May 17, 2006
Babies born in poor condition at risk for epilepsy
NEW YORK (Reuters Health) - Newborns with low Apgar scores
-- indicating that they have serious physical difficulties --
are more likely to develop epilepsy during childhood and early
adulthood than those with higher scores, a Danish study shows.
Apgar scoring is a method of quickly checking newborns,
based on their heart rate, breathing, muscle tone, response to
a stimulus, and color. The maximum score is 10, and the
assessment is made at 1 minute and 5 minutes after babies are
factors play a larger role in the (cause) of epilepsy than has
previously been recognized," say Dr. Yuelian Sun, from the
University of Aarhus, and associates.
The researchers identified children born between 1978 and
2002, as documented in the Danish Civil Registration System.
Apgar scores at birth were obtained from the Danish Medical
Birth Register, and information regarding epilepsy was
extracted from the National Hospital Register.
The investigators report in the research journal
Epidemiology that, among the roughly 1.5 million live-born
children, 16,455 cases of epilepsy were diagnosed by the end of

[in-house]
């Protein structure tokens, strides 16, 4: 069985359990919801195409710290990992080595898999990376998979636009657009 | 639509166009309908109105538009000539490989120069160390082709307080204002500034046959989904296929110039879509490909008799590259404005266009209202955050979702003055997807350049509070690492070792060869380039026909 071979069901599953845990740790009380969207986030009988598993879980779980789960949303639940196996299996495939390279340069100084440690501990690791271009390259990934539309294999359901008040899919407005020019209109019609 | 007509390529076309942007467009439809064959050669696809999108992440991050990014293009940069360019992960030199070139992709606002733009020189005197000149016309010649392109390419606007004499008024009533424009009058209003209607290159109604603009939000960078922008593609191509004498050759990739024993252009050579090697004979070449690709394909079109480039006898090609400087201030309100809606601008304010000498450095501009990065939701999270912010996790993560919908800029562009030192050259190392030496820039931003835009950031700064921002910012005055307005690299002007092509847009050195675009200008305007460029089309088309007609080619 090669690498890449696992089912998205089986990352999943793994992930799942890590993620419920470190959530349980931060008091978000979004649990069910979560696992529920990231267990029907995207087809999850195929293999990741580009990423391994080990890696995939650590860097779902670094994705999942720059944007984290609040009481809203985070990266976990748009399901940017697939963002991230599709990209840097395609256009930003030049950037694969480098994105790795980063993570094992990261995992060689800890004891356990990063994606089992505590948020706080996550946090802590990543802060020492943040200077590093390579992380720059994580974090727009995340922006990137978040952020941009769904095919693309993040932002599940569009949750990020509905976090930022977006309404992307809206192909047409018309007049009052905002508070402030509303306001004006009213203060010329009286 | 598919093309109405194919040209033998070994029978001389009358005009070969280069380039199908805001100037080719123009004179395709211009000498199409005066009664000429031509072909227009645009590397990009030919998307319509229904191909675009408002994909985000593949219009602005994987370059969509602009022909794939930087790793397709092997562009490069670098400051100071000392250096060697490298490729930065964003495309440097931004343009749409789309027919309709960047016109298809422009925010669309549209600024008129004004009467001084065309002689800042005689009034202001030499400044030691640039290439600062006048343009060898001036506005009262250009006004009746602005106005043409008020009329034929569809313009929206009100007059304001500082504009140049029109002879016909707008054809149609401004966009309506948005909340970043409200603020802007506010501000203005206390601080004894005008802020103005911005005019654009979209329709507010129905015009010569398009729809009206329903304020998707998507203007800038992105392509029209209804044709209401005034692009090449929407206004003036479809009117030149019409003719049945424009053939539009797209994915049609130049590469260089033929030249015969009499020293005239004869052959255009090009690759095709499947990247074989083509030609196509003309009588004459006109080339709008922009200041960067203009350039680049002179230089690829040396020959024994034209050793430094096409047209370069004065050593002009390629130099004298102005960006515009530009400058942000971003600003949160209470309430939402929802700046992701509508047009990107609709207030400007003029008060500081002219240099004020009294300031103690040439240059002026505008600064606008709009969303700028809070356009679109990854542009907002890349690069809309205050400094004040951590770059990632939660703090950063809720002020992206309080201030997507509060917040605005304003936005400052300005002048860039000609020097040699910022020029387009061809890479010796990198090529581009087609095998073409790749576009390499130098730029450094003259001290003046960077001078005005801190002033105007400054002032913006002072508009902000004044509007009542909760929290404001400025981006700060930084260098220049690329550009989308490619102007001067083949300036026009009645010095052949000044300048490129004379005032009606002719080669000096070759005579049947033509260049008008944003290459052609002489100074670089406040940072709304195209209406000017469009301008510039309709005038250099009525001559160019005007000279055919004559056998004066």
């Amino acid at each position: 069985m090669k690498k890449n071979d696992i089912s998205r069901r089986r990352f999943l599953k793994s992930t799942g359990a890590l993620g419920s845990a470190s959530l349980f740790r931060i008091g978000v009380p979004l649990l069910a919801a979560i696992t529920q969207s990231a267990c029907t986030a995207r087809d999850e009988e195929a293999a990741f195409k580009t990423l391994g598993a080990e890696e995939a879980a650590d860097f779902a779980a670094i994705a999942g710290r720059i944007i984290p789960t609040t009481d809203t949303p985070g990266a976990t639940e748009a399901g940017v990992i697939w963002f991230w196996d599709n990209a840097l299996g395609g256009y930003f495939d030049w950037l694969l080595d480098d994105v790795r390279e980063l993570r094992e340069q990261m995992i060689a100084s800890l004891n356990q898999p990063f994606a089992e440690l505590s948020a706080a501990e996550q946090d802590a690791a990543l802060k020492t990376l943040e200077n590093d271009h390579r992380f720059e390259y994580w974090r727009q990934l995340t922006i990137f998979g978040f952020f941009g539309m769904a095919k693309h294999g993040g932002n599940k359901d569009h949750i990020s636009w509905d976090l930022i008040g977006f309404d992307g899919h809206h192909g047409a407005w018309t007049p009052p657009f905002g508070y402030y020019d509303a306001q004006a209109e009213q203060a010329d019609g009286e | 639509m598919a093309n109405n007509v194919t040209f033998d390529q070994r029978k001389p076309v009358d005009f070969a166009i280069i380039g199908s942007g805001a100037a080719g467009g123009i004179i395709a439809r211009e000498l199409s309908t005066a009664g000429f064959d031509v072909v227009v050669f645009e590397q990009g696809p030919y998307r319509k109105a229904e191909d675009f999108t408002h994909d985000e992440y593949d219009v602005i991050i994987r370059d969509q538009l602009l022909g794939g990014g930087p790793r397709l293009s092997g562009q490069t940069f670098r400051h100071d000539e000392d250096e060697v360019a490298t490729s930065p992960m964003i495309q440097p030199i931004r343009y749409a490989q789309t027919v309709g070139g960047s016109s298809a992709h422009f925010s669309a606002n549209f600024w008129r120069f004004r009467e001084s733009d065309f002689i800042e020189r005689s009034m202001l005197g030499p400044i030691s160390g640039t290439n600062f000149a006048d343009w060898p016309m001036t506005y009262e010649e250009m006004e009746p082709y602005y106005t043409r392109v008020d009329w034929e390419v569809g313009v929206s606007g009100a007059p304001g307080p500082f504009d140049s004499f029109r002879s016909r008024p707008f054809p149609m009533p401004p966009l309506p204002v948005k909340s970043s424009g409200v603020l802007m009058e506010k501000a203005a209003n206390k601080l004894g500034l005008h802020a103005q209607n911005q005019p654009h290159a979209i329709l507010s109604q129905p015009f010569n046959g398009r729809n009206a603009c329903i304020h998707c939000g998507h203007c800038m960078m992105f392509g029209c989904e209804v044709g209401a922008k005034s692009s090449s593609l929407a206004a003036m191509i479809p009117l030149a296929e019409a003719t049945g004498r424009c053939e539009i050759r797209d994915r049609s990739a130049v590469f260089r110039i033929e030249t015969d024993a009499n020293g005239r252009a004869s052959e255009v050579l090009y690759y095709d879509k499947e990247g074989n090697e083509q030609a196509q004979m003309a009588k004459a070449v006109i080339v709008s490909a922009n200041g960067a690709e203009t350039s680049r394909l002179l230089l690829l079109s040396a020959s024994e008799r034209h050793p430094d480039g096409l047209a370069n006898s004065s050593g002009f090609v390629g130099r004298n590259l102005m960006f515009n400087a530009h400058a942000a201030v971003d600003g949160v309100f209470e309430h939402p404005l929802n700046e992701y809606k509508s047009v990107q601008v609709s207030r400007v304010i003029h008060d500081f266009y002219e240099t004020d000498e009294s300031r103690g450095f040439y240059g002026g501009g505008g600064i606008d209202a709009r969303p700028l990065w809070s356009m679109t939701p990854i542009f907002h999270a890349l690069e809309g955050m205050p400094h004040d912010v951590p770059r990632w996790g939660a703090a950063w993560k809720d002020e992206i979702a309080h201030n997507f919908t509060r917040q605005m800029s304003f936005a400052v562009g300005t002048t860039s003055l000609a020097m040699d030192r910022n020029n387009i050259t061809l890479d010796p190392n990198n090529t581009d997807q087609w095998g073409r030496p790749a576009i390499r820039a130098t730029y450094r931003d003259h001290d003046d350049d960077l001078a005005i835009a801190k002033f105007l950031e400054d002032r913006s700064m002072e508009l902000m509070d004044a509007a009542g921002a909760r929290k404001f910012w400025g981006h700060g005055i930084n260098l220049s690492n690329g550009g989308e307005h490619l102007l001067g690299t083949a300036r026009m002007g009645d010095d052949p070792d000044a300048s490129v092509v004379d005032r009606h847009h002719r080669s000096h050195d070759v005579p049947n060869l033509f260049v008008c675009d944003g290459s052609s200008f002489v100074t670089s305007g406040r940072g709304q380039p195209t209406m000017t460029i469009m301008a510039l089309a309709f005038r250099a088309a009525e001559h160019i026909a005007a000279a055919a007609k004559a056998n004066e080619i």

2002. This is equivalent to an average incidence rate of 91.7
cases per 100,000 persons per year of follow-up.
Epilepsy incidence increased consistently with decreasing
1- and 5-minute Apgar scores. For example, the incidence per
100,000 person-years was 628 for those with 5-minute Apgar
scores of 1 to 3, versus 86 for those with scores of 10.
The incidence of epilepsy was 8 times higher among children
with Apgar scores of 1 to 3 at both 1 and 5 minutes compared
with children with scores of 10 at both time points.
The occurrence of epilepsy associated with low Apgar score
was greatest during the first year of life, but the risk
remained elevated throughout childhood and up to 25 years of
Potential causes of epilepsy related to pregnancy and birth
"could be infections, maternal lifestyle factors, maternal
complications during pregnancy, and factors related to the
delivery process," Sun's team writes.
They believe that more research looking into the fetal and
perinatal origins of epilepsy is warranted.
SOURCE: Epidemiology, May 2006.